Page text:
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Education Mandates: Overhauling a Broken System

Original post made by Stacey on Feb 4, 2010

New report from the Legislative Analysts Office on California's broken education funding system: Web Link

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Continuing to defer mandate costs while avoiding substantive mandate reform has several negative consequences. For school districts and community colleges, deferral means still having to perform hundreds of activities, which are often of little benefit to students, even amid steep budget cuts. Mandates also allow districts and community colleges without justification to claim very different amounts for performing the same activities. For the state, deferral means the debt owed to schools will grow steeply and, without substantive reform, most mandated policies likely will continue to be implemented ineffectively and inefficiently.

We recommend comprehensively reforming K–14 mandates. If a mandate serves a purpose fundamental to the education system, such as protecting student health or providing essential assessment and oversight data, it should be funded. If not, the mandate should be eliminated. Taken as a whole, our reform package would relieve school districts and community colleges of performing hundreds of activities that provide little value to students while providing them with adequate and timely compensation for the activities still required of them. In addition, comprehensively reforming mandates would reduce the state's annual obligations by more than $350 million—funds that could be saved or allocated to districts for higher priorities.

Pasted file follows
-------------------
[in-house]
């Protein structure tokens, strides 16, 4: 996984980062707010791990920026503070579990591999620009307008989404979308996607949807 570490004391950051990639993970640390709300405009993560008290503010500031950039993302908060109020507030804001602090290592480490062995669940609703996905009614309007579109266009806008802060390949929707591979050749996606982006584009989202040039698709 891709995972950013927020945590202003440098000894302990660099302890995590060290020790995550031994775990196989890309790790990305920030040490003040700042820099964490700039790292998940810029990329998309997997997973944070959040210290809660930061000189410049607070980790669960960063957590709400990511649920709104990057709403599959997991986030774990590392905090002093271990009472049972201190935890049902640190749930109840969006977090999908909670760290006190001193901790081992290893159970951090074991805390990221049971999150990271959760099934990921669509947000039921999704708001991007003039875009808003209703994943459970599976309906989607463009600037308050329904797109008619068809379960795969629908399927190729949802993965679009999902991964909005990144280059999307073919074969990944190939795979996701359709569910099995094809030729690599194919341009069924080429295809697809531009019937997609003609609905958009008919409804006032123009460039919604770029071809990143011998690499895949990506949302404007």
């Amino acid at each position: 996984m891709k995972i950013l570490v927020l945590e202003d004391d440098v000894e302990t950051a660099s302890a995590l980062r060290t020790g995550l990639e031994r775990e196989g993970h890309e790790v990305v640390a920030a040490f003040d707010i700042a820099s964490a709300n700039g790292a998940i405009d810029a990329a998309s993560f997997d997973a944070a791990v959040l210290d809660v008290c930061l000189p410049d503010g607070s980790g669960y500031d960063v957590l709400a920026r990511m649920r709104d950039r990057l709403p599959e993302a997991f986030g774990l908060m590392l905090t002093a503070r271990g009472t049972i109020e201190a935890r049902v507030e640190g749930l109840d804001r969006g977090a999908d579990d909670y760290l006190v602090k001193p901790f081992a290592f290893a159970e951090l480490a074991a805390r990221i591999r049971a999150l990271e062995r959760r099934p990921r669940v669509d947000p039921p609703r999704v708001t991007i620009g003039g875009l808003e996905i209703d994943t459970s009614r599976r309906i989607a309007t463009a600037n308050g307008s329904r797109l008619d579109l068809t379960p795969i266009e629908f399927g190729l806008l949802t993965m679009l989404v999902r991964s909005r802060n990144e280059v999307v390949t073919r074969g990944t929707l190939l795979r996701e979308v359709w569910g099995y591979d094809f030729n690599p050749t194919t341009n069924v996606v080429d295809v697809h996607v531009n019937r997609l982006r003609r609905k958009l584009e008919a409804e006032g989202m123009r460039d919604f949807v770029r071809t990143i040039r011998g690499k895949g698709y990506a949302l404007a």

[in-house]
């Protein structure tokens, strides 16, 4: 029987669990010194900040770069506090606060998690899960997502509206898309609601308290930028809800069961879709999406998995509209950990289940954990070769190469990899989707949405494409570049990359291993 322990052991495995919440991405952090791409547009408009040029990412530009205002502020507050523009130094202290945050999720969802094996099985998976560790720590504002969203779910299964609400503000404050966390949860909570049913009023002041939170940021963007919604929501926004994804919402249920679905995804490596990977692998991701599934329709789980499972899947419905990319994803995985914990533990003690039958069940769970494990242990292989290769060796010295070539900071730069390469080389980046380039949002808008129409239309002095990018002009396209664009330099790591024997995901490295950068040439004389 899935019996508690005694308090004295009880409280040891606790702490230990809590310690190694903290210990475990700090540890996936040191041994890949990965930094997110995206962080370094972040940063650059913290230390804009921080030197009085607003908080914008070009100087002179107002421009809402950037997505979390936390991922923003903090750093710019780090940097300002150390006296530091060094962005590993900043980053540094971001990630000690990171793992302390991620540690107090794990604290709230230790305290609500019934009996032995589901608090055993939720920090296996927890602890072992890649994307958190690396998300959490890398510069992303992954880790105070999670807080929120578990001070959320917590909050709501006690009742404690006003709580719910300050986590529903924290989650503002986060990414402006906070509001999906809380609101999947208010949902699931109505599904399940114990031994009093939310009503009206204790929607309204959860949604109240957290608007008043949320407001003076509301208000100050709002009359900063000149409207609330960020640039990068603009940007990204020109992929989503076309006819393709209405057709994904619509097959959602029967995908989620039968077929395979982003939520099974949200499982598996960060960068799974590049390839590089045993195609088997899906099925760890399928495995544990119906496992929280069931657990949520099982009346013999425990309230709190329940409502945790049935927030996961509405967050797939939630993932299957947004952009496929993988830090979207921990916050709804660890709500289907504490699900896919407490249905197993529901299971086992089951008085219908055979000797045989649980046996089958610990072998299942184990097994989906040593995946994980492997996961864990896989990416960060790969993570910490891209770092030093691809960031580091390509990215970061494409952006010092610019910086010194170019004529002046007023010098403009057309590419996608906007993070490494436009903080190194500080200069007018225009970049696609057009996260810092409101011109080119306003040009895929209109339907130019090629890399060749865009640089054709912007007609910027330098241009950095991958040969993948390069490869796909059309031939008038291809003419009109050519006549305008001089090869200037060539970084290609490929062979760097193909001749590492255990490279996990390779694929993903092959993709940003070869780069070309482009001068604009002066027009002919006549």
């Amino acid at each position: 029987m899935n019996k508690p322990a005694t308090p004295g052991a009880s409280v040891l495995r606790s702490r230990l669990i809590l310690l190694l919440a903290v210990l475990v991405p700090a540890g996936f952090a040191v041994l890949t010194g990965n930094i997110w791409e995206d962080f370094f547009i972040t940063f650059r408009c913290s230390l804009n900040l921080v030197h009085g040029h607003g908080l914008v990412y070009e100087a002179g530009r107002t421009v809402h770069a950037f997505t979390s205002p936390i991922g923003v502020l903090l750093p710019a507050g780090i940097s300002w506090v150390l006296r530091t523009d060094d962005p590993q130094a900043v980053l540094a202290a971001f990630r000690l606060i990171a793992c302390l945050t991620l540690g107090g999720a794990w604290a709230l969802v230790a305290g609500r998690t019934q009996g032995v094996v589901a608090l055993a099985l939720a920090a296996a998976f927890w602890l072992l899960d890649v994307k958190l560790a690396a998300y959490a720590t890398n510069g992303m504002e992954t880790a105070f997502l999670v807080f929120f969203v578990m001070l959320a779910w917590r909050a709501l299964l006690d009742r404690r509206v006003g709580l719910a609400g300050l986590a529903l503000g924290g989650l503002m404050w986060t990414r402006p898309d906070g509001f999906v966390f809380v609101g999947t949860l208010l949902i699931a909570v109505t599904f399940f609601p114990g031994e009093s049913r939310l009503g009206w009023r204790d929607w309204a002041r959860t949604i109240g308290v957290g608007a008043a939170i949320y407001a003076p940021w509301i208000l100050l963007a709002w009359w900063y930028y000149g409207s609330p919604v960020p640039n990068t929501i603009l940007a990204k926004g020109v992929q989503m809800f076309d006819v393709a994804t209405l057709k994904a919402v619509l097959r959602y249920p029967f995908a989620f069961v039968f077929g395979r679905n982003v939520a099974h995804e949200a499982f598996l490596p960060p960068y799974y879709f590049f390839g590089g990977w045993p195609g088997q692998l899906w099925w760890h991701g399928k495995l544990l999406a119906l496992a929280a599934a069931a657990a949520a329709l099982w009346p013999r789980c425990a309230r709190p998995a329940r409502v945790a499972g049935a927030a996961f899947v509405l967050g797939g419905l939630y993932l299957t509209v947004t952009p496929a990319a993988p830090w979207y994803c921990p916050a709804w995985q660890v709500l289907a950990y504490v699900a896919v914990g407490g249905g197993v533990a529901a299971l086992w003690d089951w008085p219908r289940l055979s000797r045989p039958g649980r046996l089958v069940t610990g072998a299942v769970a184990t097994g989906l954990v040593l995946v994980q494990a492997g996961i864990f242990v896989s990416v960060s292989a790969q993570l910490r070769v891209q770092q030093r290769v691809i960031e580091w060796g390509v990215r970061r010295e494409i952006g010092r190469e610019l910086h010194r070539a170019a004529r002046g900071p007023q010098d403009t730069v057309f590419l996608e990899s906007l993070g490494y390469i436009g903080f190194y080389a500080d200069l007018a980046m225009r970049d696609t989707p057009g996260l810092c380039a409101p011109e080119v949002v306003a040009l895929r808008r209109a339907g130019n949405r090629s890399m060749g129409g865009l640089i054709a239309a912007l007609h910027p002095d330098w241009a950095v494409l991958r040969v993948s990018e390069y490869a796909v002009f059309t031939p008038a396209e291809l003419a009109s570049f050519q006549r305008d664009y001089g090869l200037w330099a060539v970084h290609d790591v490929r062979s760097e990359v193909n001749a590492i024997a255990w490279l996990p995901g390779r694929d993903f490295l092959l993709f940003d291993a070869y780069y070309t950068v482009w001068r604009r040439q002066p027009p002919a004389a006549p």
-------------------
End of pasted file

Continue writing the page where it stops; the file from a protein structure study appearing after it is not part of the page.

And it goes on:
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Also see Web Link

Comments (1)

Posted by June, a resident of Alisal Elementary School
on Feb 5, 2010 at 10:13 am

In these tough economic times, getting back to the basics of education (reading, writing, mathematics) as well as programs to protect health and provide assessment and services as indicated above seem to us to be the priority funding. When the economy improves, we can expand spending to the other programs and in the meantime we hope more a sustainable and equitable funding mechanisms other than basing school revenue on new construction fees and parcel taxes in the most affluent communities will be implemented.


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